Blog

Keep Cool & Calm Down

April 19, 2017

By Guest Contributor and Wise Family Clinician – Kasey Cain, Resident in Counseling

This week we are going to work on calming down and keeping cool!

It is no secret that children have big emotions and often at the worst possible time. Kids seem to be more easily upset by events that seem trivial to the surrounding adults.  For example, check out these hilarious “36 Reasons Why My Kid Is Crying.”

Having these large emotions and reactions is normal and developmentally appropriate in a majority of the cases.  To an adult, the problem often seems relatively small, but we have the advantage of a developed frontal lobe which helps with our emotional regulation. We also have years of experiences and memories to pull from and apply to helping us modulate our responses to overwhelming emotions.

Children are still observing and learning.  For those with social challenges, this process is made even more difficult because the observations, particularly reading social cues, are more challenging.

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To help children learn how to handle these big feelings, we can proactively teach our kids calm-down strategies  Incorporate some of the below suggestions into your activities and routines. Then they will become familiar practices that the child can call upon in moments of distress. It is important to teach these skills proactively, as children will not be available to learning a new skill at the peak of the emotional outburst.

Movement Changes Mood: Movement can help kids calm down quickly. Practicing calming movements and breathing on a regular basis will help a child learn movements they can pull from when trying to calm down.
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–  Yoga cards such as the Yoga Pretzel deck are easy to use and can be turned into a fun game of selecting a pose and practicing.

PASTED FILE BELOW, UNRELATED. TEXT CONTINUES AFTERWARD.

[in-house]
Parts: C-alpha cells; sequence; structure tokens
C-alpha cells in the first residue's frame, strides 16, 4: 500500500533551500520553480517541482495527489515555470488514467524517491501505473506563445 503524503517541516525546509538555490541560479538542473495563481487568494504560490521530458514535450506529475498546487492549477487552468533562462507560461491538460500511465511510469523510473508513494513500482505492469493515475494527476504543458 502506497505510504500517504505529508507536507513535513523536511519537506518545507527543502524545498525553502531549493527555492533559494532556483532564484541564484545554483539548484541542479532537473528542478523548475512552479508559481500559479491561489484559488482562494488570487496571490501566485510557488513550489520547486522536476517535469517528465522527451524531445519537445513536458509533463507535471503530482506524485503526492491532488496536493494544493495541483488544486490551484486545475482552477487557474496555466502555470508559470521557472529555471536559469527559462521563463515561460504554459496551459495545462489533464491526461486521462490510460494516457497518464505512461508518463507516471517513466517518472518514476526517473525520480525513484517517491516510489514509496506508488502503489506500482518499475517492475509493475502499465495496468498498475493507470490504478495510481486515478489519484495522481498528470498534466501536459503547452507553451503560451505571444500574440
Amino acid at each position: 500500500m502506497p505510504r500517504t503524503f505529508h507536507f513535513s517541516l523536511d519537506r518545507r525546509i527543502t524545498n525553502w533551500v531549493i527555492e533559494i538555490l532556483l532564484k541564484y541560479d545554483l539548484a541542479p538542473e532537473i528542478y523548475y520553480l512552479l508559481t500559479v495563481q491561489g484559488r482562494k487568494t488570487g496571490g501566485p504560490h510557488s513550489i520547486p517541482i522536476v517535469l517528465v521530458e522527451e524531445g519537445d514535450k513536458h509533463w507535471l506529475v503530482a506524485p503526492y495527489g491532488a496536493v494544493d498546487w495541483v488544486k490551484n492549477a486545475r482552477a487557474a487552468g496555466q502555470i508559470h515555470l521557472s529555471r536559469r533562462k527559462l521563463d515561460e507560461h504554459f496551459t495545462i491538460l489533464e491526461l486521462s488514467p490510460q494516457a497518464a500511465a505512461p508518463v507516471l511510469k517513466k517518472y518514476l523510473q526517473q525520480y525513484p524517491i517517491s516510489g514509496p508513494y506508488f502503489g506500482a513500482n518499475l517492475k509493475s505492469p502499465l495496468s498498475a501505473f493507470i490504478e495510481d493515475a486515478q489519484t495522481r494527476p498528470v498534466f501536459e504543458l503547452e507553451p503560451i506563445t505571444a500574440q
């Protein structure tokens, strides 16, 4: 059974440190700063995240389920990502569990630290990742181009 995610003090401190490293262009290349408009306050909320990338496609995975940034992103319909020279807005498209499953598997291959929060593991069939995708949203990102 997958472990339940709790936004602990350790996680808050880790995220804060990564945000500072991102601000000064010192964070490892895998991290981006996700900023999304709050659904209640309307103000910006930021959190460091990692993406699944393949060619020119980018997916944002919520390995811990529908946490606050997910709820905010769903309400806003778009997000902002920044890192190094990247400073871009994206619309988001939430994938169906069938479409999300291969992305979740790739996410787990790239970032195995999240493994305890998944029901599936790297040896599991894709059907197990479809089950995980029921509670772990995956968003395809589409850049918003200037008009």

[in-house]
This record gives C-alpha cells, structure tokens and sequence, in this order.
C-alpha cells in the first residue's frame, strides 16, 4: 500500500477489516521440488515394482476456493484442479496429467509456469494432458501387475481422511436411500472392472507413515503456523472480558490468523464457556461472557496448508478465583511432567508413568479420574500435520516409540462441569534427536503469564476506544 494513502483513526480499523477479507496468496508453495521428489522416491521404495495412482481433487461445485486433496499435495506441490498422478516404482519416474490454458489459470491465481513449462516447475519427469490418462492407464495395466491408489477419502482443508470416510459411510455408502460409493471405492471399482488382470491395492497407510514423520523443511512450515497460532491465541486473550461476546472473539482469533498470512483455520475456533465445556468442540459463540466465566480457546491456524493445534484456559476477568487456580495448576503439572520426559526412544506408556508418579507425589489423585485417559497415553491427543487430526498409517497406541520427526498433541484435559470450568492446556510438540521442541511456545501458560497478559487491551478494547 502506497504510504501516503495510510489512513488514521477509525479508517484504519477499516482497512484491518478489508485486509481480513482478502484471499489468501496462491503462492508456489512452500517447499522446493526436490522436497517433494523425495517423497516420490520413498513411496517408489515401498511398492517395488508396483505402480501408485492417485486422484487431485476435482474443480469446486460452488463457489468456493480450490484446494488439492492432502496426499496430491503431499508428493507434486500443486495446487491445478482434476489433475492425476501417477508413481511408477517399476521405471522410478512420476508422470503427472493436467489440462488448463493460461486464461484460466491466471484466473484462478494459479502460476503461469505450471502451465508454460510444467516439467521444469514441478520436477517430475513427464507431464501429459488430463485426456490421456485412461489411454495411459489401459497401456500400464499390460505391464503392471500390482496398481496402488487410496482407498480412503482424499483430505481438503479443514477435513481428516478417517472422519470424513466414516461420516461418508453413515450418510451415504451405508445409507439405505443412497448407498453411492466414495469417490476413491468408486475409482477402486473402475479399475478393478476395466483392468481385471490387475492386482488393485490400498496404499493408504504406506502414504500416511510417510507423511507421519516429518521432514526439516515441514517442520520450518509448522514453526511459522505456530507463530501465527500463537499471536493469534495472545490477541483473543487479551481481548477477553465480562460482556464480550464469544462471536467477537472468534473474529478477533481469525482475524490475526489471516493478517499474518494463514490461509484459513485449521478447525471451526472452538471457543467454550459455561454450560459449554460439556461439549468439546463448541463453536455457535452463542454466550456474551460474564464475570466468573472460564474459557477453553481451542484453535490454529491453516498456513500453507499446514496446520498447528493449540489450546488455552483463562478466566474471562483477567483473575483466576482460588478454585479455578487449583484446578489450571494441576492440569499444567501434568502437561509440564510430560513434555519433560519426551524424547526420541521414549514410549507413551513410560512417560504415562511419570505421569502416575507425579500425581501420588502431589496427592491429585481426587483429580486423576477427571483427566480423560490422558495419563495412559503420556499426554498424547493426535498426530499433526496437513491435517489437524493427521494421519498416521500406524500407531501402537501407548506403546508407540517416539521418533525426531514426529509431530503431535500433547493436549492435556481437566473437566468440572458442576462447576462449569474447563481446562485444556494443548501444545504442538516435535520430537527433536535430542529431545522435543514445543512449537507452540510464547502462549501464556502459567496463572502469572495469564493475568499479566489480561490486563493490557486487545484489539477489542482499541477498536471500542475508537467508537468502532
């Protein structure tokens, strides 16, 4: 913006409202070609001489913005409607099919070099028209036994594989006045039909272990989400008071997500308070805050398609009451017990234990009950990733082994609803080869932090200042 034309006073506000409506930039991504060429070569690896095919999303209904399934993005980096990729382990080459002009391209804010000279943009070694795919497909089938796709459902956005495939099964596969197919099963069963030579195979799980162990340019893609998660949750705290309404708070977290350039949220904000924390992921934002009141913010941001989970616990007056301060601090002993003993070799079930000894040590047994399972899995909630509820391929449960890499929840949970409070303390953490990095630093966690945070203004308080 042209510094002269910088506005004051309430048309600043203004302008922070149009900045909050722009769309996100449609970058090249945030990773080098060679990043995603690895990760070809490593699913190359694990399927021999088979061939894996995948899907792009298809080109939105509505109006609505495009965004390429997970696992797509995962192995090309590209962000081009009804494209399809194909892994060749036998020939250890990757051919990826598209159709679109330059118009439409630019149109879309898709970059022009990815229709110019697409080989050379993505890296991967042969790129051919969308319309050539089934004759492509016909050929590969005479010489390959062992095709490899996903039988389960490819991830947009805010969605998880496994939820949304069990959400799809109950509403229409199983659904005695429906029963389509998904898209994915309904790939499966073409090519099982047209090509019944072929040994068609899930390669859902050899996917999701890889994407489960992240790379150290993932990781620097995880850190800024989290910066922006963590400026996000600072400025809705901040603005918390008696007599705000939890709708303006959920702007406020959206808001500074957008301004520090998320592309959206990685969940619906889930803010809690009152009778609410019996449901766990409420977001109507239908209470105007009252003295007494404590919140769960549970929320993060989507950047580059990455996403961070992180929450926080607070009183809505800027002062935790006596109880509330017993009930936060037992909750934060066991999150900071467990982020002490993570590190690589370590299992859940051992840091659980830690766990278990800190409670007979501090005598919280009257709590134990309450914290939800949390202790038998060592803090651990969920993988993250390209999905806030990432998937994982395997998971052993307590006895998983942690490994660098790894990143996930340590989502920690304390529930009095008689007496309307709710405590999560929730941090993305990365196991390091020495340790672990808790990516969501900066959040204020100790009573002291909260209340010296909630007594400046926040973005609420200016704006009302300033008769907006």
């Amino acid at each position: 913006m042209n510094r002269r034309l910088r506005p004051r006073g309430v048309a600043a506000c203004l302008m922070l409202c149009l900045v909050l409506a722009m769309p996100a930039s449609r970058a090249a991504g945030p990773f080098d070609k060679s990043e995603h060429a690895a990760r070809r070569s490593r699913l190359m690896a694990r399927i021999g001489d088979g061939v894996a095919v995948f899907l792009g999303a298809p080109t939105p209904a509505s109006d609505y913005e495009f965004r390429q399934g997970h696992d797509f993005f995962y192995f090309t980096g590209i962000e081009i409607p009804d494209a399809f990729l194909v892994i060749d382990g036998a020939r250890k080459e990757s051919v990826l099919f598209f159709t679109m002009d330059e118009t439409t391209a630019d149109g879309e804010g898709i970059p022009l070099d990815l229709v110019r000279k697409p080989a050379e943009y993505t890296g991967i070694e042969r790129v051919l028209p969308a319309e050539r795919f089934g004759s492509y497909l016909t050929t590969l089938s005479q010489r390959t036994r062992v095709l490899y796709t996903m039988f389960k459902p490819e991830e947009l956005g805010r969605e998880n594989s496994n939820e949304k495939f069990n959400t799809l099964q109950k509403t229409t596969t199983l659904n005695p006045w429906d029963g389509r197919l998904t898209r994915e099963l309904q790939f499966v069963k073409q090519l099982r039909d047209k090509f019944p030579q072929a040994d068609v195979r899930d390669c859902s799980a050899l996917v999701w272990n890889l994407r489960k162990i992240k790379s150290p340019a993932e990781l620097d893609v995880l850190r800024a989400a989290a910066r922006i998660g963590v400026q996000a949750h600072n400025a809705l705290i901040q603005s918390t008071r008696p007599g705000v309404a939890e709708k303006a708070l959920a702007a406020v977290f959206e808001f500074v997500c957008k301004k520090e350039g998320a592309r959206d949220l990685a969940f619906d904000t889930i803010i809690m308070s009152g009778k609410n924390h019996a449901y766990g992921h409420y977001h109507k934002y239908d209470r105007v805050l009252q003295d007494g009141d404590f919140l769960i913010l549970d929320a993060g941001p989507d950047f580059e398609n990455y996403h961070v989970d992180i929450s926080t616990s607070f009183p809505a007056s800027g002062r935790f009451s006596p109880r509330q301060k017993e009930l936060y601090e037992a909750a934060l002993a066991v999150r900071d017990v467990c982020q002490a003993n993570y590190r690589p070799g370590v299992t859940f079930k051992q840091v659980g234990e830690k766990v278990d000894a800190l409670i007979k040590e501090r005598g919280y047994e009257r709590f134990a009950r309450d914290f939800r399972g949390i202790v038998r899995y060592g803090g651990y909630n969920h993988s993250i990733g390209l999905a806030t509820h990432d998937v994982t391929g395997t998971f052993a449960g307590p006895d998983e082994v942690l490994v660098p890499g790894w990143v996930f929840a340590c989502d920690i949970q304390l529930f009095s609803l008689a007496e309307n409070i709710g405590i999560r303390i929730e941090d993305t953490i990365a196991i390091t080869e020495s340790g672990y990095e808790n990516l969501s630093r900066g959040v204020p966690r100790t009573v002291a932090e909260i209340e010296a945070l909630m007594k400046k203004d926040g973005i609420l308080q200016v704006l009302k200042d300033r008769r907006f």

–  Cosmic Kids Yoga gets kids moving in a fun yet calming way.

–  Mind Yet has quick guided breathing activities that quickly soothe and calm.
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Change in Visual Focus: If movement isn’t possible due to location or it doesn’t seem to be working, try having your child shift their visual attention. Using a calm down sensory bottle can help to shift focus and prompt relaxation.

Reading, Reading, Reading: This tip seems to make it into almost all of our topics.  Why? Because exploring stories with children is so powerful.  You can select books that are specifically about calming down or you can simply pick a favorite story, find a conflict in it, and discuss how the character resolved that conflict.  Then link the identified successful strategies to personal experiences.

When our children are in the midst of an angry outburst, we should avoid phrases like “It’s OK”, “It’s no big deal,” or “Just calm down.” Although we mean well, these statements can make the child feel misunderstood and ashamed of the emotion. These statements can invalidate the child’s experience because, in his or her world, things are clearly not okay, a really big deal, and if it was possible to calm down, he/she would.

(Content written in collaboration with Lipsett Learning Connection.)

About Kasey: 
Kasey is a mom to two fabulous daughters, loves mint chocolate chip ice cream, and loves to dance. She has very acute hearing and can track multiple conversations at once! She loves to read and take naps in her spare time. Kasey’s knowledge of the school system and best practices for teaching and learning, paired with her honed counseling skills, leaves her expertly suited to work with children and their families. She believes in the power of play and that all behavior is communication.

She holds a Masters in Education for School Counseling and a Post Counseling Licensure Certificate in Community Counseling. She is actively pursuing licensure in Virginia as a Licensed Professional Counselor. Her professional journey has included teaching, working at the United States Holocaust Memorial Museum education programming department, and community counseling. Since 2006, she has worked in Fairfax County Public schools as an Elementary Professional School Counselor and as a Resource Counselor for School Counseling Services in FCPS’s central office.

 

Until next week, Be Wise!

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